I wasn't in town for the exhibition opening, but made up for lost time by checking out the gallery, where an interactive screen allows you to "like" some of your favorite designs. There are so many to choose from, depending on whether you're a fan of the 1950s bombshell or '60s mods or '70s disco groove.

The quantity and diversity of designs would easily fill The Metropolitan Museum's Costume Institute. Maybe someday its Hawaii-born curator-in-charge Harold Koda would see fit to honor this local legend whose designs once circled the globe.

shaheen jewelryAccompanying each auctioned outfit were matching accessories created by a museum staffer from period materials, such as the carved orange coral hair ornament and earrings paired with the pant suit.

shaheen2Keali i McClellan with Ilana Davis, wearing a vintage Alfred Shaheen bombshell dress that she bought 12 years ago.

shaheen janJoy of Sake's Jan Nagano in her vintage Shaheen.

shaheen andyAndy South also presented a fashion show and wears one of her designs. She's with Margaret Murchie, a former Shaheen model.

shaheen krisKris Tanahara in a vintage mu'u, with Floyd Takeuchi in an Alfred Shaheen Collection by Reyn Spooner shirt, which blends vintage Shaheen prints and contemporary styling.

shaheen reynThe collaboration between Shaheen and Reyn Spooner began in the 1960s. Inside the exhibition gift shop, museum-goers can shop the collection.

shaheen fabricAlso in the gift shop are household wares such as pot holders and table runners utilizing reproductions of Shaheen textiles, as well as yardages, above and below, allowing those who sew the opportunity to create their own vintage-inspired looks.

shaheen fabric2

ITAA presents Waikiki runway show

By
November 19th, 2012



itaablackNadine Kam photos
This "Dark Shadow" dress was created by one of the national undergraduates participating in the International Textile and Apparel Association's 2012 Creative Design Competition, part of the ITAA's 12th annual conference, that took place at the Marriott Waikiki Beach Spa & Resort last week. The dress comprises 70 yards of tulle.

The International Textile and Apparel Association brought its 2012 conference, "No One is an Island" to the Marriott Waikiki Beach Spa & Resort Nov. 13 through 17, bringing 500 fashion academics to share industry knowledge and innovations, plus designs by undergraduates, graduate students and faculty.

Living so far from major land masses, I think we do suffer from isolation, so it's great to have this kind of national connection and reality check to see how our own college students and faculty measure up to other work being done across the country. It's one thing to read or see what designers are doing elsewhere. It's quite another to feel the garments, see them up close and see their construction, and talk about what's next.

In an earlier post, I talked about judging the competition's Creative Design Competition, and a fashion show that took place Nov. 16 offered the opportunity for participants to see the garments move down the runway. Photos shown here are from the attention-getting undergraduate category of the competition. Other designs that did not make the runway were featured in a mounted exhibition.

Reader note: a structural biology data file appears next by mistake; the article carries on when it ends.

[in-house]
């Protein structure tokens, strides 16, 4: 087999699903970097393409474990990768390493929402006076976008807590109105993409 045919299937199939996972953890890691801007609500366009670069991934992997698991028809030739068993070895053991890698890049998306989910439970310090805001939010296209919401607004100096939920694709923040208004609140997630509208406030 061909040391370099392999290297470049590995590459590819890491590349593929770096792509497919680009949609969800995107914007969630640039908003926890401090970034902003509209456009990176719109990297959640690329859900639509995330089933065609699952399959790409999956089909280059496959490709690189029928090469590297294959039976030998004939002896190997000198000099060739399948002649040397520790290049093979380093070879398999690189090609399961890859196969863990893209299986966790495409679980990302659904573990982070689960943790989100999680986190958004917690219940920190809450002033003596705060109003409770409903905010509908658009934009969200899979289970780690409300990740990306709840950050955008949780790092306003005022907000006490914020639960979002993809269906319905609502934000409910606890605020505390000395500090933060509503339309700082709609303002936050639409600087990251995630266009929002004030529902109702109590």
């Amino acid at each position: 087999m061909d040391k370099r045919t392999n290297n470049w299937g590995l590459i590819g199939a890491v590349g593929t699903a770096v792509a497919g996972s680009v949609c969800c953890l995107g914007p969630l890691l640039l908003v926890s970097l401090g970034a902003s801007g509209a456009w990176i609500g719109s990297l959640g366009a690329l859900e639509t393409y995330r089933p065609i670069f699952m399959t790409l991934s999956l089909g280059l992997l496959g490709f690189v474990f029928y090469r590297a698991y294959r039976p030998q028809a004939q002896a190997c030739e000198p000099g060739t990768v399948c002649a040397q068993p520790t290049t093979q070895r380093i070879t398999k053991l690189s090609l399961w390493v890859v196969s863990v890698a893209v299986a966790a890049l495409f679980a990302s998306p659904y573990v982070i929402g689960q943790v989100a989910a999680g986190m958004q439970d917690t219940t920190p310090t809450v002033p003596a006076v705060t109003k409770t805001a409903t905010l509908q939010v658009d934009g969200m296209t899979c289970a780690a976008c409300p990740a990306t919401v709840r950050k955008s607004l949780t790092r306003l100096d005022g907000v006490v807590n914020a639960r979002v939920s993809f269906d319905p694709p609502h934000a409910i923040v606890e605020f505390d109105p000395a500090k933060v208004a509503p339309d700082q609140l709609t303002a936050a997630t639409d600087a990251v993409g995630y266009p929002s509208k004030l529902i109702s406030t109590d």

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itaa vhs"Film Noir" Hollywood glamour-inspsired gown made of VHS tapes that have outlived their original use.

itaa seafoam"Medusozoa" jellyfish-inspired dress of plastic woven netting with polyester lining.

itaa blue"Coral Reef" featuring vinyl cutwork, machine-made lace, beadwork, jersey knit and batik cotton.

itaa boxy"Corporeal Extensions" cocktail dress aiming to expand on traditional pattern-making and draping techniques.

itaa pointy

This dress is entitled "Racism Embued," communicating the experience of living in a thorny world.

itaa gray"Imeldific Dress" inspired by a 1775 Jean-Baptiste Gautier Dagoty painting of Marie Antoinette's coronation dress, designed for a woman who knows how to make an entrance.

itaa uncaged2"Uncaged" comprises recycled felted sweaters to create a cage overlay strung on metallic thread.

Aloha 'Aina celebrates 2nd year, ready for R Style Social

By
November 15th, 2012



aloha modelsNadine Kam photos
Alyson Kintscher, center, is in a dress by Tiare Hawaii, with models in Gillia dresses, during a celebration of Aloha 'Aina's second anniversary Oct. 19 at Royal Hawaiian Center.

Aloha 'Aina Boutique's celebrated its second anniversary at Royal Hawaiian Center on Oct. 19, with a showcase of designs by local designers Noelani, Tiare Hawaii, Gillia, MauiMari Ocean Jewelry and Luce & Me.

The boutique will also be among those participating in the holiday edition of “R Style Social” taking place Nov. 16, and you can look forward to Aloha 'Aina offering a 10 percent discount storewide.

The center's R magazine-inspired open house event, running from 5:30 to 7:30 p.m., will showcase outfits and accessories from participating stores.

Guests are invited to pick up the magazine and an R Socialite Pass at the check-in desk between bebe and the Apple Store on level 1 of Building C. The first 200 customers will receive a complimentary Royal Hawaiian Center water bottle or vanity bag.

Visit each of the participating shops and boutiques to receive R Socialite Pass stamps. Completed passes may be turned in at the end of the night to enter a drawing to win the grand prize of a $500 Royal Hawaiian Center gift card or a $250 gift card. No purchase is necessary to receive stamps.

Other participating stores and specials:

Allure: Complimentary Georgette solid color pareo with purchases over $75

Anteprima: Complimentary limited edition Anteprima tote with any purchase over $450.

bebe: Receive a 20 percent discount on regular priced items. (Must present discount
card that will be handed out in-store during the event. Discount card valid
through Dec.31, 2012.)

Da Kine: Complimentary Da Kine T-shirt with purchases over $75.

Honolulu Cookie Co.: Enjoy a complimentary cookie .